Burke Neurological Institute is pleased to share our highlights and impacts achieved during 2019. Together, we renew hope to those living with neurological disabilities by helping people to see, remember, talk, write, and walk again. Enjoy these accomplishments from 2019 as we look forward to a bright 2020!
On Sunday, October 6 at 1:00 pm help create a wave around the world, from New Zealand to Alaska. Plan 30 minutes of outdoor physical activity with your friends and family. Share your photos and video cl
With that passionate statement, Larry Levine, President & CEO of Blythedale Children’s Hospital, helped kick off a special night at Tribeca Rooftop in Manhattan for “A Celebration of Blythedale”, held last week.
“The sky is really the limit in terms of what we can develop here and the impact we can have on these kids’ lives,” Dianna E. Willis, the new director of research for the Burke-Blythedale pediatric neuroscience research collaboration, told the Business Journal during a recent interview.
Blythedale Children’s Hospital and Burke Neurological Institute announce the appointment of Dianna E. Willis, Ph.D., as Director of Research for the Burke-Blythedale Pediatric Neuroscience Research Collaboration.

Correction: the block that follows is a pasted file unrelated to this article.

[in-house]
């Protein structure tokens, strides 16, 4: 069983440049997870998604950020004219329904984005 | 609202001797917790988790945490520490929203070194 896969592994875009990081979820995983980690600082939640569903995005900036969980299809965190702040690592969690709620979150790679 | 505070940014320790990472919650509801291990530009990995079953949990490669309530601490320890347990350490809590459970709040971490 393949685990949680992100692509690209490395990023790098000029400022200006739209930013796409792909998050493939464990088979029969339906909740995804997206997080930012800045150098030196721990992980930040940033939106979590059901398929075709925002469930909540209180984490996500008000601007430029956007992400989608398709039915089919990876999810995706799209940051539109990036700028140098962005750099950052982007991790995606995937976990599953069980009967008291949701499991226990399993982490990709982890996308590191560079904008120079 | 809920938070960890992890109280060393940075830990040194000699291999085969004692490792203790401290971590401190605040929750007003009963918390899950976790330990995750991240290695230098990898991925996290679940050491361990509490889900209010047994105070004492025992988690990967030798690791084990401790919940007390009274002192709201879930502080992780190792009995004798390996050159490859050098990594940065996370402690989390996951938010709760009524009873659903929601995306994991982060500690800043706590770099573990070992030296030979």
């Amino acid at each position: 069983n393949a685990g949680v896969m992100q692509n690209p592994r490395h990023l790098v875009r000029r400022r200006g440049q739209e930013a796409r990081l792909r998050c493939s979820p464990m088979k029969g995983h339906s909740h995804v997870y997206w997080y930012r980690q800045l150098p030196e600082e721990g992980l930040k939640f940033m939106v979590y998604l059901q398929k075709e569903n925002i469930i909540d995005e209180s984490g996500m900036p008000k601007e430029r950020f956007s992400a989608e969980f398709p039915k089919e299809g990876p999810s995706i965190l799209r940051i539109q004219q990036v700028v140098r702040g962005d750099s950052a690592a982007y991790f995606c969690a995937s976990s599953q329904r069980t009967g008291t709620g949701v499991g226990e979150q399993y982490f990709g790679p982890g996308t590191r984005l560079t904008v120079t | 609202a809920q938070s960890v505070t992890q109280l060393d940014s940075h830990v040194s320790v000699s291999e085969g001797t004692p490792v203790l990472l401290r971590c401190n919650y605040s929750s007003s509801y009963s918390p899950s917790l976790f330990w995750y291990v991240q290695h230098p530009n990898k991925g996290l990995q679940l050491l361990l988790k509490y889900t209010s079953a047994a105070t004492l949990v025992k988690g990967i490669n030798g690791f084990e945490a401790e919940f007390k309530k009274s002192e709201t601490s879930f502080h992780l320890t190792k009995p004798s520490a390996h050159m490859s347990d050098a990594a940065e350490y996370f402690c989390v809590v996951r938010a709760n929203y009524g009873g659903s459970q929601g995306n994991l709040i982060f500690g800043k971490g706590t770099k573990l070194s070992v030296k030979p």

On January 24, Blythedale Children’s Hospital hosted dozens of staff, clinicians, researchers and scientists for the 2nd Annual Poster Day, an event showcasing pediatric research in the field of neuroscience and the ongoing collaborative efforts of the Burke-Blythedale Pediatric Neuroscience Research Collaboration.
The Burke-Blythedale team believes the first step toward discovering effective therapies for children with neurological injuries and impairments is to be able to track, measure and analyze both brain behavior and brain function with far greater accuracy and precision than the current status quo.
Electronic music is made for dancing, but for the vision research team of the Burke-Blythedale Pediatric Neuroscience Research Collaboration, plugging in and pumping up the volume is just part of the job when working with Valentino Guidi.
Cerebral palsy (CP), caused by damage to the brain during childhood development, is the most common pediatric neurological disorder affecting movement. Classically, CP was believed to be purely a problem of movement of hands, arm, or legs.